Hello from Virginia
Hello, I am new to Shogi and have just begun to learn it with my 7 year old son this month. We have been playing the small Capture the Lion/Dobutsu Shogi game, as well as the full size Dobutsu Shogi Greenwood set, and started on the Kumon Study Shogi set. We've also ordered Hidetchi's internationalized pieces. Looking forward to learn this fascinating and challenging game!
Ok, I'll email you. I have some tsume shogi to offer to you in exchange/for fun. (although it won't be anywhere near 300 problems...)
Incidentally, I don't have a kindle either, but I think Amazon provides some kind of way to view a kindle book with a web browser. (I think I did this before, but I could be wrong.) That's not a recommendation to buy the book as I haven't even read it yet.
At least one of the kindle ebooks seemed to be automatically generated from Wikipedia, which is free. I guess the seller is hoping to find gullible buyers.
Thanks for your page link.
> And, there's at least one cheap tsume ebook available on amazon: 'TsumeSyogi' by Eiji Miake.
I wasn't aware of that one, thank you for drawing it to my attention. However, as I no longer use a Kindle, it's not immediately relevant to me :-) It certainly looks to be of better quality than the other Kindle offerings I have seen...
If you (or anyone else, for that matter) email me privately (firstname.lastname@example.org), I will send you a PDF file of 300 or so tsumeshogi problems which I first posted on the internet some time in the 1990s (posted in text form at the time - there weren't any graphics available then!!).
My original HTML Inroduction to Shogi from the 1990s is still available at:
I am also working on an update to this information in PDF format. This runs to something like 100 pages and is available in draft form - please ask....
I agree about the books. It's not very good at all. If absolutely necessary just try to get the book from the interlibrary loan system that many US libraries have.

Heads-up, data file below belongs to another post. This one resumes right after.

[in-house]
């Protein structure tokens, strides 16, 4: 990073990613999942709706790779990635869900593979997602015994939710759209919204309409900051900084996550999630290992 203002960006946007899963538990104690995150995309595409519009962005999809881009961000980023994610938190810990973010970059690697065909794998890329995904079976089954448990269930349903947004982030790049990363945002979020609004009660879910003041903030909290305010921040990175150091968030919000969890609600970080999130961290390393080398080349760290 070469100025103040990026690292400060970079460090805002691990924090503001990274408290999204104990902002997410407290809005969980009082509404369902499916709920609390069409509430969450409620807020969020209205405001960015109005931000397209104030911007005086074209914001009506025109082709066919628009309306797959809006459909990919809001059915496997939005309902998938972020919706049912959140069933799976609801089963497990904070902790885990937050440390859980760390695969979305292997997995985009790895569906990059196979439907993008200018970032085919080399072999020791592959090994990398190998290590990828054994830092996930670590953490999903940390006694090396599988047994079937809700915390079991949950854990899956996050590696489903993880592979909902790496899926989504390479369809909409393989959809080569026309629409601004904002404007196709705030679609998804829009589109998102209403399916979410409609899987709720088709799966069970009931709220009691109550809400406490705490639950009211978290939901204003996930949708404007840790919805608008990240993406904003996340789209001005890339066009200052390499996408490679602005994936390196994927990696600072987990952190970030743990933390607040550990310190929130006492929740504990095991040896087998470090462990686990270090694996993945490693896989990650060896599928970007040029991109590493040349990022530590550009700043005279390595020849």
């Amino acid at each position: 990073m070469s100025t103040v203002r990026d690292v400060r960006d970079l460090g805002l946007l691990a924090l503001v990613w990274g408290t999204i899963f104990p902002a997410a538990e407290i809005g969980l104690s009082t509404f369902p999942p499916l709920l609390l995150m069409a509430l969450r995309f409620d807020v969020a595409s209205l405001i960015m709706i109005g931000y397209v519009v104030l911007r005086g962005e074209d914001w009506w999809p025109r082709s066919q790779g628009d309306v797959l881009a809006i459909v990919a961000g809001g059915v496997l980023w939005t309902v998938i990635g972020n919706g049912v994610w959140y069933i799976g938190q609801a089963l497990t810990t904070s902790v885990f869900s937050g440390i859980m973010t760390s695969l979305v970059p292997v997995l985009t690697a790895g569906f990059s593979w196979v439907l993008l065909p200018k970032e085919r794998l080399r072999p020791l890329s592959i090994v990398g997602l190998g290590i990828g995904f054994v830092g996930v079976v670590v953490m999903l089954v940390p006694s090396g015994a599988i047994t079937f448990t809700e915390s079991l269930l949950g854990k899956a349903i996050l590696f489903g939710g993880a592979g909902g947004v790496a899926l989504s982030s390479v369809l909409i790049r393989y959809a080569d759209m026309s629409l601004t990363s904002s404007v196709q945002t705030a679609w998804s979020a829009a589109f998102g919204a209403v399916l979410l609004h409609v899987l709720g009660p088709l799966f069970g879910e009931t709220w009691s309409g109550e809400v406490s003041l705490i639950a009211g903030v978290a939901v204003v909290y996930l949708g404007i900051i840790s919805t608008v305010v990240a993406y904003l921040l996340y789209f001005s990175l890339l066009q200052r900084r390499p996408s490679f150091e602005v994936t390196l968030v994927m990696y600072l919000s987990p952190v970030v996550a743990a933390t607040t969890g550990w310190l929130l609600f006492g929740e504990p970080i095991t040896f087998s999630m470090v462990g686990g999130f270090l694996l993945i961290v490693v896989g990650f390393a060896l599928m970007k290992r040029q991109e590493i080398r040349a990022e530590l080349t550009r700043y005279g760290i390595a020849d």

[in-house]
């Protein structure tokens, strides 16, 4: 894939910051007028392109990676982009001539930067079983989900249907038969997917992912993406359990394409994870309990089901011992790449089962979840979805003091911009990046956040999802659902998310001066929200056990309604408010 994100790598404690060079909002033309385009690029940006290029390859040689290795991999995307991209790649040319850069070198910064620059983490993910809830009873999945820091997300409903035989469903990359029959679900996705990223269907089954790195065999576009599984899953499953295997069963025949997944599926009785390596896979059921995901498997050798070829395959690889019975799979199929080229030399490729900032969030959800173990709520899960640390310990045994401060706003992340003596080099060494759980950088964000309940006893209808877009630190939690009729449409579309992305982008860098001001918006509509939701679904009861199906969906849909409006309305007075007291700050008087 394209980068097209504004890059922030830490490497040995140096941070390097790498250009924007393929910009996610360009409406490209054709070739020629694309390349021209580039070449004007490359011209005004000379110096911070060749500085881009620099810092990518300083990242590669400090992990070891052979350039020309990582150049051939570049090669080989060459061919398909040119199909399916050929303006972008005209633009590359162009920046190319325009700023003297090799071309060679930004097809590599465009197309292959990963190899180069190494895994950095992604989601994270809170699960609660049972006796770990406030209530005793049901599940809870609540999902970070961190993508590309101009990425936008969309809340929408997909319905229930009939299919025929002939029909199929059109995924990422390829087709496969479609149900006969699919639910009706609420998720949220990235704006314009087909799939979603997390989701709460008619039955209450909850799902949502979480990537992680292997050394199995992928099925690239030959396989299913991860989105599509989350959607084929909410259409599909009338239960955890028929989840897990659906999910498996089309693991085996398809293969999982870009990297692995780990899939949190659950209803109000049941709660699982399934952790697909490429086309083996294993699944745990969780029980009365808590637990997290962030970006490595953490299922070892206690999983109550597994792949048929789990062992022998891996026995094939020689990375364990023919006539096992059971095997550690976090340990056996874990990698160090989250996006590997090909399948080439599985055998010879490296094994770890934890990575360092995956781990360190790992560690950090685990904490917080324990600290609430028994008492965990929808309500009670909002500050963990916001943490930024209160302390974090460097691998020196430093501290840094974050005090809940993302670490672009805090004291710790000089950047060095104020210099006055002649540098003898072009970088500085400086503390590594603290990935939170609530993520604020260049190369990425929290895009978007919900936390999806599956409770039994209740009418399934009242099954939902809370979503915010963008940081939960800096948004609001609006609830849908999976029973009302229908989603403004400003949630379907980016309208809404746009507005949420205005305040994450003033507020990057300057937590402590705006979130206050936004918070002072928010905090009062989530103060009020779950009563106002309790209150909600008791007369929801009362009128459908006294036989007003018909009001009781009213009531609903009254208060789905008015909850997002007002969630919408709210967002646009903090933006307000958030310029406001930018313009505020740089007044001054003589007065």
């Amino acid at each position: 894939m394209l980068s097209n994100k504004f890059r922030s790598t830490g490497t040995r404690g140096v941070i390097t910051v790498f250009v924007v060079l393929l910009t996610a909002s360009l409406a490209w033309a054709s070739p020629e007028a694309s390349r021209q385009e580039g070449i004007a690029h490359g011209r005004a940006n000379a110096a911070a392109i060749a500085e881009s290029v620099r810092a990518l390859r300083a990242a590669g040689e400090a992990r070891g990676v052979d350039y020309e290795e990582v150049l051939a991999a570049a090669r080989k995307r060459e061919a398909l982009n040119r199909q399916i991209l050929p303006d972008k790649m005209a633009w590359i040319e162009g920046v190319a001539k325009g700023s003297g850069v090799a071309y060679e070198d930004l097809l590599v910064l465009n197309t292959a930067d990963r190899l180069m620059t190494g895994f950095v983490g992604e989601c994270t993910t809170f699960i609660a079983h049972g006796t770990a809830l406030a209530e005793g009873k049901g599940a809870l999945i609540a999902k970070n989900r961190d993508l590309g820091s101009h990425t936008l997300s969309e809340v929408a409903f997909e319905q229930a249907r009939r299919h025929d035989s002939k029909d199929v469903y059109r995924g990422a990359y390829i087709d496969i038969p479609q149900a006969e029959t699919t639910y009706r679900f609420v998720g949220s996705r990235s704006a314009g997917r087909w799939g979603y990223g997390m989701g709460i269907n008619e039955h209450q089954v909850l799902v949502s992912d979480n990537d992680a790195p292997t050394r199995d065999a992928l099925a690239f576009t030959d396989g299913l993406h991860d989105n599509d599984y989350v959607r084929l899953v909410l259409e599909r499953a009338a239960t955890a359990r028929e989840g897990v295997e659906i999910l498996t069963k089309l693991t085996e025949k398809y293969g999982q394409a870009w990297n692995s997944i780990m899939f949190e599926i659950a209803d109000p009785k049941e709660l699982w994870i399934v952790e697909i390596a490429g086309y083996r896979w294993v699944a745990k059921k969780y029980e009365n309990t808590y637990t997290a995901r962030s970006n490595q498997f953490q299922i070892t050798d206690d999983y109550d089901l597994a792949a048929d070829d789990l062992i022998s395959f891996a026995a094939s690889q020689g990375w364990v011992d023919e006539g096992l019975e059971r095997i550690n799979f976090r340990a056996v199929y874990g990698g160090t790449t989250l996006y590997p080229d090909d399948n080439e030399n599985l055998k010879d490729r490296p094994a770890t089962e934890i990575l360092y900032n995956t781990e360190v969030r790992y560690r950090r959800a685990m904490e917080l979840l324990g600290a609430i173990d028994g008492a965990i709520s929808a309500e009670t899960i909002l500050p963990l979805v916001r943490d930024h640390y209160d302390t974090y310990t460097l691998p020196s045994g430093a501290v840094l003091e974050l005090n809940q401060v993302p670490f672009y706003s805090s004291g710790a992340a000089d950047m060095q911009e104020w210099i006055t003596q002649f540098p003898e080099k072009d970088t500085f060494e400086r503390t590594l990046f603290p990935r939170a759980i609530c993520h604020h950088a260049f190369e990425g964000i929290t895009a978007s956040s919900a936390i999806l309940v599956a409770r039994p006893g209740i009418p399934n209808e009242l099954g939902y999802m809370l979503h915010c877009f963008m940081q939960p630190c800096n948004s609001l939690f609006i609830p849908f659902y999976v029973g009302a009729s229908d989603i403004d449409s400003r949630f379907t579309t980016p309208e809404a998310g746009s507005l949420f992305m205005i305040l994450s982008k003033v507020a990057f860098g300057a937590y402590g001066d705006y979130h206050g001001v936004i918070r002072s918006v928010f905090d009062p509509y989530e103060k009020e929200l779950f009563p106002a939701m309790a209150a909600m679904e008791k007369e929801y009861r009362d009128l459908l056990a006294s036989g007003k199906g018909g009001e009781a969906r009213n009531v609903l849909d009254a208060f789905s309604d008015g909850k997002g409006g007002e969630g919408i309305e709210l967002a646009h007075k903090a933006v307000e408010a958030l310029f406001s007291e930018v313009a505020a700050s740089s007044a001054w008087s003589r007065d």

The Hosking book is very good. There's a lot of stuff to study there.
The 'Better moves for better shogi' by Aono is also very good.
I think that one can find a good bit of tsume problems on the internet. One doesn't need to be able to read Japanese to read try the problems, I don't think. Just search for '詰将棋'. Also, try G Davis's website companion to his tsume book: japanesechess.org. And, there's at least one cheap tsume ebook available on amazon: 'TsumeSyogi' by Eiji Miake.
A follow-up if I may, prompted by something I just saw on Amazon (see below)...
John Fairbairns SFB appears to be available at a sensible price at the Aobo shop:
Do not be tempted to pay the over-the-odds prices you will see on Amazon - I saw one copy listed at $600+!!! What a laugh - these second-hand booksellers must be off their heads.
Aobo also have other Shogi books.
All the above three have a range of Shogi books in English plus a range of Shogi equipment.
I guess you know about Nekomado, if you've ordered Hidetchi's pieces?
If you can't get a copy of 'Shogi for Beginners', try 'The Art of Shogi' by Tony Hosking. It's a lot more detailed, but it's afirst-rate book. '4 Great Games', also by Tony Hosking is a very good comparison of Chess, Go, Chinese Chess and Shogi.
With these three books on your shelf, you are pretty well-equipped for the future.
Do not buy Trevor Legget's 'Shogi, Japan's Game of Strategy', despite the reviews on Amazon. The diagrams in this book are appalling (strangely, my own critical review of this book seems to have disappeared from the Amazon site). The book also contains errors in the description of the rules. The recent reprint (re-titled, I think) actually introduces some new errors...
Also, beware of any of the offerings for the Kindle e-book reader. I haven't acquired full copies of any of these, but the samples lead me to believe that these are extremely poor value for money.
> Do you know John Fairbairn's Shogi for Beginners? I think
> it is a great book to have, if you don't mind another
I would unhesitatingly endorse this suggestion - this is a great book! If you look carefully, sensibly priced copies are still available on the internet.
I wish Dobutsu was around when my kids were young.
All the best to you and your son with your Shogi!
I wish you and your son much joy with shogi. I don't know in what part of Virginia you live, but perhaps the DC shogi club is still active. For my then six-year old the chance to play a handicap game there with a visiting professional was a happy formative experience he is unlikely to forget.
The Dobutsu sets are quite charming! I noticed nekomado.com sells a book of tsumeshogi problems for younger players, too.
Do you know John Fairbairn's Shogi for Beginners? I think it is a great book to have, if you don't mind another suggestion.